Roger pointed me to this interesting article (paywalled, sorry!) about Facebook’s chatbot service. I think the article made a couple of interesting points. The first thing I thought was interesting was their explicit acknowledgement of the process I outlined in a previous post for building an AI startup - (1) convince (or in this case pay) some humans to be your training set, and (2) collect the data on the humans and then use it to build your AI.
The other point that is pretty fascinating is that they realized how many data points they would need before they could reasonably replace a human with an AI chatbot. The original estimate was tens of thousands and the ultimate number was millions or more. I have been thinking a lot that the AI “revolution” is just a tradeoff between parameters and data points. If you have a billion parameter prediction algorithm it may work pretty awesome - as long as you have a few hundred billion data points to train it with.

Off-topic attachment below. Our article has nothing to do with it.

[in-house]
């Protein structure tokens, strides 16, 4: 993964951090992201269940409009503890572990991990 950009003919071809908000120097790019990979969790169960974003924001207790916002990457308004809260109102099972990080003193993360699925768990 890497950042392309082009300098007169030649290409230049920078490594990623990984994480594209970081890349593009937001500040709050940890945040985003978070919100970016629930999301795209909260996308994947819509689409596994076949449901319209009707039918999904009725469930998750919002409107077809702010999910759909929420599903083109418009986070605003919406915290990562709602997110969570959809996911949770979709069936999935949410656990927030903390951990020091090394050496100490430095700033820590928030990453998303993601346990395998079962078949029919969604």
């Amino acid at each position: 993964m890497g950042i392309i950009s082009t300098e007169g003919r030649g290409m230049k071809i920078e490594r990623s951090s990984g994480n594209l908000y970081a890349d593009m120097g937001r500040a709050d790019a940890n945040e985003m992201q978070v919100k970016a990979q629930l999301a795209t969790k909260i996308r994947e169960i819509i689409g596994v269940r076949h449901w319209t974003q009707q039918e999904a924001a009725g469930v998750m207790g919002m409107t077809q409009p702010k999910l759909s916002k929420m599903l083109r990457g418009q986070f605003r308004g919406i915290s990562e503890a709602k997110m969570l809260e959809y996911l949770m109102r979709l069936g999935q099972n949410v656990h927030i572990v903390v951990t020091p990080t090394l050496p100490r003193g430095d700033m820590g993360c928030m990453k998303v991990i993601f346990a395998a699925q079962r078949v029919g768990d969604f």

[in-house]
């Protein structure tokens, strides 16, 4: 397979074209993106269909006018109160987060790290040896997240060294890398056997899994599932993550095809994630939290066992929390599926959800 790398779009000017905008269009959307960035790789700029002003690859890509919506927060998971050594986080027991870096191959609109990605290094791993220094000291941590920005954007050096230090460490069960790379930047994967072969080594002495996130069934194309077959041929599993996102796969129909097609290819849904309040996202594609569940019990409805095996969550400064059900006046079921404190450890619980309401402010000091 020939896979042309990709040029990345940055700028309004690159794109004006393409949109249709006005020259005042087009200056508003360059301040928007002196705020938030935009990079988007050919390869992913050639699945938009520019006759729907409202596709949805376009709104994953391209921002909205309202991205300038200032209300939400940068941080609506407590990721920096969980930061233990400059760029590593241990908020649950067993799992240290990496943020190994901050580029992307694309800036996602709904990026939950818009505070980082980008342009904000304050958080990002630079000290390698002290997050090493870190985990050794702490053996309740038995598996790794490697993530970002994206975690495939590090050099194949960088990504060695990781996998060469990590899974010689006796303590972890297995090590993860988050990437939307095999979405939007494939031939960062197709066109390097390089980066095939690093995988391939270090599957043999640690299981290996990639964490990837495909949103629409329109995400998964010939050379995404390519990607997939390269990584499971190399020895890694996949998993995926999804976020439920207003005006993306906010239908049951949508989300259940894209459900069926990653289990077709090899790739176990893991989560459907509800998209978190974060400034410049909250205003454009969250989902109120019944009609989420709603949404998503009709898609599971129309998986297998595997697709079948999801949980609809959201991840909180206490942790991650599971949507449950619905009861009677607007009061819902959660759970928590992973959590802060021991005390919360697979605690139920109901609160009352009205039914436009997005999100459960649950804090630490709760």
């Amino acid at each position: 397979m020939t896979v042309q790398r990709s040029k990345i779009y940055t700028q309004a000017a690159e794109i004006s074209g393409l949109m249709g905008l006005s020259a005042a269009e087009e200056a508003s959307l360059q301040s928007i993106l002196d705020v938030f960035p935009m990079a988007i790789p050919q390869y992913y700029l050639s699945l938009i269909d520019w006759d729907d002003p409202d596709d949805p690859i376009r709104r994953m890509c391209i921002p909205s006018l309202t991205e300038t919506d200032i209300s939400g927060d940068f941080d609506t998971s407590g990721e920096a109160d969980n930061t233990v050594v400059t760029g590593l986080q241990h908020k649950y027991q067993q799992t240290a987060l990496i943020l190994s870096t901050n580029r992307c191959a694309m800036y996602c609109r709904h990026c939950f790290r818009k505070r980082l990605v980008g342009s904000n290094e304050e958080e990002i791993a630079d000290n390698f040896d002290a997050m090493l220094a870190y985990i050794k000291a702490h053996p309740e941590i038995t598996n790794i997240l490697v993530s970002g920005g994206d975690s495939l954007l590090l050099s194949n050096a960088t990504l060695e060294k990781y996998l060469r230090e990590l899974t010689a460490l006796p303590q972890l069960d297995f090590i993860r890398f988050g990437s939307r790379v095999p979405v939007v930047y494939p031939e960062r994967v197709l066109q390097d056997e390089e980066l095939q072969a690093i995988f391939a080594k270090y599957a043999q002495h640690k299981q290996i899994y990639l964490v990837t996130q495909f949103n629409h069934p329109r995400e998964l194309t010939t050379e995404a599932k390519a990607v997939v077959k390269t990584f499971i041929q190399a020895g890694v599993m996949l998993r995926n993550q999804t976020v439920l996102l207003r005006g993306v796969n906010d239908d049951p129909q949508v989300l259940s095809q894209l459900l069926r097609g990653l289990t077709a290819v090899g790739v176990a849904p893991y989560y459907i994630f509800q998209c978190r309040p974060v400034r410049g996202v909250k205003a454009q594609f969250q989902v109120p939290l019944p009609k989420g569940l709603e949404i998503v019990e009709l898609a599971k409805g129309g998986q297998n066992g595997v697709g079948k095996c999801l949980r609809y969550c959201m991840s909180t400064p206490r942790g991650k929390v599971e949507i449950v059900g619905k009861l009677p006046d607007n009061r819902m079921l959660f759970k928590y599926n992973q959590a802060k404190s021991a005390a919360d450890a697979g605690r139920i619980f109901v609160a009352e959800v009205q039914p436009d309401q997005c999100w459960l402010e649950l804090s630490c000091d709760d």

But the theme of the article was that chatbots may have had some mis-steps/may not be ready for prime time. I think the main reason is that at the moment most AI efforts can only report facts, not intuit intention and alter the question for the user or go beyond the facts/state of the world.
One example I’ve run into recently was booking a ticket on an airline. I wanted to know if I could make a certain change to my ticket. The airline didn’t have any information about the change I wanted to make online. After checking thoroughly I clicked on the “Chat with an agent” button and was directed to what was clearly a chatbot. The chatbot asked a question or two and then sent me to the “make changes to a ticket” page of the website.
I eventually had to call and get a person on the phone, because what I wanted to ask about didn’t apply to the public information. They set me straight and I booked the ticket. The chatbot wasn’t helpful because it could only respond with information it had available on the website. It couldn’t identify a new situation, realize it had to ask around, figure out there was an edge case, and then make a ruling/help out.
I would guess that most of the time if a person interacts with a chatbot they are doing it only because they already looked at all the publicly available information on the FAQ, etc. and couldn’t find it. So an alternative solution, which would require a lot less work and a much smaller training set, is to just have a more complete FAQ.
The question to me is does anyone other than Facebook or Google have a big enough training set to make a chatbot worth it?comments powered by Disqus